"I really enjoyed singing for Ipswich Chamber Choir. The programmes are always fantastic. I am increasingly impressed by the musicality with which the choir sing."

Robyn Allegra Parton, Soprano

"It has been my great pleasure to sing with them on several occasions - they are extremely friendly and welcomingand perform with great passion and musicianship."

Rupert Reid, Baritone

"The Ipswich Chamber Choir's high standards make working with them a pleasure."

Benedict Quirke, Tenor

They are one of the most enthusiastic, well-drilled and vibrant choirs that I have had the pleasure to stand in front of. In the short time that he had been with them Chris had done a marvellous job."

Edmund Hastings, Tenor


Monteverdi's Vespers of 1610

Ipswich Chamber Choir
Choristers of St Mary-le-Tower
Ravenscroft Consort

St Mary-le-Tower Church 25th March 2017

The turn of the sixteenth century saw perhaps the most far-reaching revolution in the history of western music and towering above all other composers of his generation was Claudio Monteverdi. The Vespers of 1610, an undoubted masterpiece, not only presents intimate prayerful moments but also incorporates secular music whilst at the same time displaying an array of diverse musical forms, both traditional and contemporary.

From the opening plainchant of the Domine ad adiuvandum, the majestic fanfare of the Lauda Jerusalem and the final atmospheric Sicut Erat, the choirs, soloists and orchestra, under the faultless and sympathetic direction of Christopher Borrett, captured perfectly the different moods and musical styles presented by this difficult work. All the soloists gave excellent performances and the way, in which the performance was "staged" during many of the solos, gave these movements the perfectly intimate settings which the music demanded. The evening also provided the young Choristers of St Mary-le-Tower the perfect opportunity, which they certainly grasped, to take part in one of music's great works.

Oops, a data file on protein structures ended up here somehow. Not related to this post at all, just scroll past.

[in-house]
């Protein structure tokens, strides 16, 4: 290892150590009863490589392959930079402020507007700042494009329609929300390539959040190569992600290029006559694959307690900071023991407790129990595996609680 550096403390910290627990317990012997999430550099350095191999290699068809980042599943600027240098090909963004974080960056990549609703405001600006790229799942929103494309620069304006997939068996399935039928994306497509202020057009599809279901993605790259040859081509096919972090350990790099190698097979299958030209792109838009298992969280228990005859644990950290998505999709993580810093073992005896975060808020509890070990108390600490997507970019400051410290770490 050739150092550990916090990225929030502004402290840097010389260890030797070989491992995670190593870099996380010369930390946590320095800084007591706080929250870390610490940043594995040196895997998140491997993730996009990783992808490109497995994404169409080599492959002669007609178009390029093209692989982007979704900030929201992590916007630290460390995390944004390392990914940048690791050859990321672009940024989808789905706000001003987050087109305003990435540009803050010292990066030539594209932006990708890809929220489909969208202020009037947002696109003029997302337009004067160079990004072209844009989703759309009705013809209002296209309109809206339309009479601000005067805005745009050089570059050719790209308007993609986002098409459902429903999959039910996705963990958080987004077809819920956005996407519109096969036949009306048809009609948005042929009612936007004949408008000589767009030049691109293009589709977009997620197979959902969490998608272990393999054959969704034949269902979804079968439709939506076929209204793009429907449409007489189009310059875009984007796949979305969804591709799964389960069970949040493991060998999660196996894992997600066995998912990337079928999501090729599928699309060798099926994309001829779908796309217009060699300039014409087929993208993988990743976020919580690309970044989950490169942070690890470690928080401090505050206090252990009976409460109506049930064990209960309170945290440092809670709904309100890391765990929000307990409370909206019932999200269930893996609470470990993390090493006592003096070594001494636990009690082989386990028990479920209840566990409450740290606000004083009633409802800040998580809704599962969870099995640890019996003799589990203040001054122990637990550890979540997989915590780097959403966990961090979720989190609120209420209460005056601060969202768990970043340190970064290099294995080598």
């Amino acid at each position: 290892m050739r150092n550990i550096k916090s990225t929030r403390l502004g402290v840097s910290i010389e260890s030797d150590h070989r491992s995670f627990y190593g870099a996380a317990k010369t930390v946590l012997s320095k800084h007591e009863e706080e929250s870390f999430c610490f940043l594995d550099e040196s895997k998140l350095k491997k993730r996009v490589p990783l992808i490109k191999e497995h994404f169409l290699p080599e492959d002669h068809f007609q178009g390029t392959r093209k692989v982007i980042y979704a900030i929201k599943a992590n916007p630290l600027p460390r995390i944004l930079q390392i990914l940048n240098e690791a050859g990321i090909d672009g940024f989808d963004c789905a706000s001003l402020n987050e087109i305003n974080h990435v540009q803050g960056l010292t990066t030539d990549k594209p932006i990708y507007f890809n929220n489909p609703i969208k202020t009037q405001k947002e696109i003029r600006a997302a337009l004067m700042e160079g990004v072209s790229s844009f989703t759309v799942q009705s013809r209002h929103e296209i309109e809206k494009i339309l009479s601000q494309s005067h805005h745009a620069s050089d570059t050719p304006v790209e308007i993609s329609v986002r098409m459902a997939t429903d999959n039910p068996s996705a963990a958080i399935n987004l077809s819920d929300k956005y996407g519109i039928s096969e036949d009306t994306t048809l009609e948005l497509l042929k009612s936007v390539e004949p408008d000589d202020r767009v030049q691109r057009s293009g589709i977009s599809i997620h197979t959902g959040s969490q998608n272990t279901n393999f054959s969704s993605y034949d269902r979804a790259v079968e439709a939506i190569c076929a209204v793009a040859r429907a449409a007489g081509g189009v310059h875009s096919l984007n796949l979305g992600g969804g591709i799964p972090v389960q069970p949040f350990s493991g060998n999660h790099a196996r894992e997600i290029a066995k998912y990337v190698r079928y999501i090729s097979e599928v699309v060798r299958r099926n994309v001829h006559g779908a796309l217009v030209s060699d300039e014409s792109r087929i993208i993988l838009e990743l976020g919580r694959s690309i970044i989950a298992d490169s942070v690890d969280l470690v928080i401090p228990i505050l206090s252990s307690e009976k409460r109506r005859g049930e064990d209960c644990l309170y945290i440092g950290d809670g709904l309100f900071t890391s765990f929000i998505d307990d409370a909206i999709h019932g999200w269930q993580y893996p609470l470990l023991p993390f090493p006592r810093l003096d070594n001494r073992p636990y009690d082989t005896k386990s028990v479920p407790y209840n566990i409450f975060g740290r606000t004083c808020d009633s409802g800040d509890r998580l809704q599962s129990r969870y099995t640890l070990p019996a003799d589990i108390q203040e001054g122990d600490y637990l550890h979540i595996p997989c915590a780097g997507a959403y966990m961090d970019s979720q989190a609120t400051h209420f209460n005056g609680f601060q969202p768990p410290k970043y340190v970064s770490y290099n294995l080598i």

This is the first time that the Vespers of 1610 has been performed in Ipswich and I am certain that all those who were fortunate enough to attend the concert will not wish to have to wait another four hundred years before it is next performed.

Martin Favell